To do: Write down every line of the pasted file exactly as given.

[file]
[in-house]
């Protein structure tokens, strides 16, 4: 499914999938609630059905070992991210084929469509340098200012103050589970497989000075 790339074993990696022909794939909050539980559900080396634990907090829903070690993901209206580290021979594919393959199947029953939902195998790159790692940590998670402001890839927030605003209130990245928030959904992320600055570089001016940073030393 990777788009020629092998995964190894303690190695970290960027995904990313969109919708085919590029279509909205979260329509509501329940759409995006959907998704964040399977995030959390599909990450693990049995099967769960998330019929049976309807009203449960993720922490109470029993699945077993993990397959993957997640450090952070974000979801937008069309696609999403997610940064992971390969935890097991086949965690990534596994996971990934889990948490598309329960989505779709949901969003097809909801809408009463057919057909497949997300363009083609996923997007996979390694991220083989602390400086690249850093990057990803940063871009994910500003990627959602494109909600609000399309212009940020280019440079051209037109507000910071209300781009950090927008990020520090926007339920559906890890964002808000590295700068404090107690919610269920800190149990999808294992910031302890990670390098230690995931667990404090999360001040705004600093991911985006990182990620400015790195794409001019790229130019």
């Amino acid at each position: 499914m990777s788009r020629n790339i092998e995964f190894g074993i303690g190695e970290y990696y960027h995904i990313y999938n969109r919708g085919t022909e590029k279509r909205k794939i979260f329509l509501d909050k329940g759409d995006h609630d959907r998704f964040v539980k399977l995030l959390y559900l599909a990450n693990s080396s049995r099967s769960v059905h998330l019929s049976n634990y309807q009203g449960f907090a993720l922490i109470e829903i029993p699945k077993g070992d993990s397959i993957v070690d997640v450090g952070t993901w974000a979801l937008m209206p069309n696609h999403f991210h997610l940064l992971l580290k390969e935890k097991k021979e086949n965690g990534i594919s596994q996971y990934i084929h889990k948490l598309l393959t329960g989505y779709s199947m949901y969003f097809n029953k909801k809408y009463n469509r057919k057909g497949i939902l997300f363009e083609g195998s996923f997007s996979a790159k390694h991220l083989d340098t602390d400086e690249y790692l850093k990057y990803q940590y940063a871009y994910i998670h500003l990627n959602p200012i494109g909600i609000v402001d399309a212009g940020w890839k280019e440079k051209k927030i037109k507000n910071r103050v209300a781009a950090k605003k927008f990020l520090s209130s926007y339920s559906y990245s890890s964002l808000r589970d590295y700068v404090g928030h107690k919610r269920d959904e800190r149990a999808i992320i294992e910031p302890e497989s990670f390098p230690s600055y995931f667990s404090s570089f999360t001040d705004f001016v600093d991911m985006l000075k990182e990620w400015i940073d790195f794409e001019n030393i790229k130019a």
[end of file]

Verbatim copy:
[in-house]
């Protein structure tokens, strides 16, 4: 499914999938609630059905070992991210084929469509340098200012103050589970497989000075 790339074993990696022909794939909050539980559900080396634990907090829903070690993901209206580290021979594919393959199947029953939902195998790159790692940590998670402001890839927030605003209130990245928030959904992320600055570089001016940073030393 990777788009020629092998995964190894303690190695970290960027995904990313969109919708085919590029279509909205979260329509509501329940759409995006959907998704964040399977995030959390599909990450693990049995099967769960998330019929049976309807009203449960993720922490109470029993699945077993993990397959993957997640450090952070974000979801937008069309696609999403997610940064992971390969935890097991086949965690990534596994996971990934889990948490598309329960989505779709949901969003097809909801809408009463057919057909497949997300363009083609996923997007996979390694991220083989602390400086690249850093990057990803940063871009994910500003990627959602494109909600609000399309212009940020280019440079051209037109507000910071209300781009950090927008990020520090926007339920559906890890964002808000590295700068404090107690919610269920800190149990999808294992910031302890990670390098230690995931667990404090999360001040705004600093991911985006990182990620400015790195794409001019790229130019």
């Amino acid at each position: 499914m990777s788009r020629n790339i092998e995964f190894g074993i303690g190695e970290y990696y960027h995904i990313y999938n969109r919708g085919t022909e590029k279509r909205k794939i979260f329509l509501d909050k329940g759409d995006h609630d959907r998704f964040v539980k399977l995030l959390y559900l599909a990450n693990s080396s049995r099967s769960v059905h998330l019929s049976n634990y309807q009203g449960f907090a993720l922490i109470e829903i029993p699945k077993g070992d993990s397959i993957v070690d997640v450090g952070t993901w974000a979801l937008m209206p069309n696609h999403f991210h997610l940064l992971l580290k390969e935890k097991k021979e086949n965690g990534i594919s596994q996971y990934i084929h889990k948490l598309l393959t329960g989505y779709s199947m949901y969003f097809n029953k909801k809408y009463n469509r057919k057909g497949i939902l997300f363009e083609g195998s996923f997007s996979a790159k390694h991220l083989d340098t602390d400086e690249y790692l850093k990057y990803q940590y940063a871009y994910i998670h500003l990627n959602p200012i494109g909600i609000v402001d399309a212009g940020w890839k280019e440079k051209k927030i037109k507000n910071r103050v209300a781009a950090k605003k927008f990020l520090s209130s926007y339920s559906y990245s890890s964002l808000r589970d590295y700068v404090g928030h107690k919610r269920d959904e800190r149990a999808i992320i294992e910031p302890e497989s990670f390098p230690s600055y995931f667990s404090s570089f999360t001040d705004f001016v600093d991911m985006l000075k990182e990620w400015i940073d790195f794409e001019n030393i790229k130019a």